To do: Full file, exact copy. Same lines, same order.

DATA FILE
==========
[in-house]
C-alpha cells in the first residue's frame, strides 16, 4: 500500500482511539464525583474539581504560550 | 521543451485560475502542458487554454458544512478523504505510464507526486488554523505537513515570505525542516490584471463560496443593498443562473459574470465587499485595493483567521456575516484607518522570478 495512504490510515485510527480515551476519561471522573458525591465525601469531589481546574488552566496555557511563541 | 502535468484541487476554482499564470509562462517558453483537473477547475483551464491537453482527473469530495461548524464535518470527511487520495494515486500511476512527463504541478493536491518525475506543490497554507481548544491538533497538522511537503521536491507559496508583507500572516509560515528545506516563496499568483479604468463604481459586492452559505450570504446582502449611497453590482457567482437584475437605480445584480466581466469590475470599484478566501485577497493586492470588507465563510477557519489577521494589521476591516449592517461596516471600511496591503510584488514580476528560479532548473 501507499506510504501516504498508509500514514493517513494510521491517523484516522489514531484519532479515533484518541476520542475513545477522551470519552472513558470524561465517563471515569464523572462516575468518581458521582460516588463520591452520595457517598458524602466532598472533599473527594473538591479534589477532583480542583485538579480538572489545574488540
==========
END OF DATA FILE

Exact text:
[in-house]
C-alpha cells in the first residue's frame, strides 16, 4: 500500500482511539464525583474539581504560550 | 521543451485560475502542458487554454458544512478523504505510464507526486488554523505537513515570505525542516490584471463560496443593498443562473459574470465587499485595493483567521456575516484607518522570478 495512504490510515485510527480515551476519561471522573458525591465525601469531589481546574488552566496555557511563541 | 502535468484541487476554482499564470509562462517558453483537473477547475483551464491537453482527473469530495461548524464535518470527511487520495494515486500511476512527463504541478493536491518525475506543490497554507481548544491538533497538522511537503521536491507559496508583507500572516509560515528545506516563496499568483479604468463604481459586492452559505450570504446582502449611497453590482457567482437584475437605480445584480466581466469590475470599484478566501485577497493586492470588507465563510477557519489577521494589521476591516449592517461596516471600511496591503510584488514580476528560479532548473 501507499506510504501516504498508509500514514493517513494510521491517523484516522489514531484519532479515533484518541476520542475513545477522551470519552472513558470524561465517563471515569464523572462516575468518581458521582460516588463520591452520595457517598458524602466532598472533599473527594473538591479534589477532583480542583485538579480538572489545574488540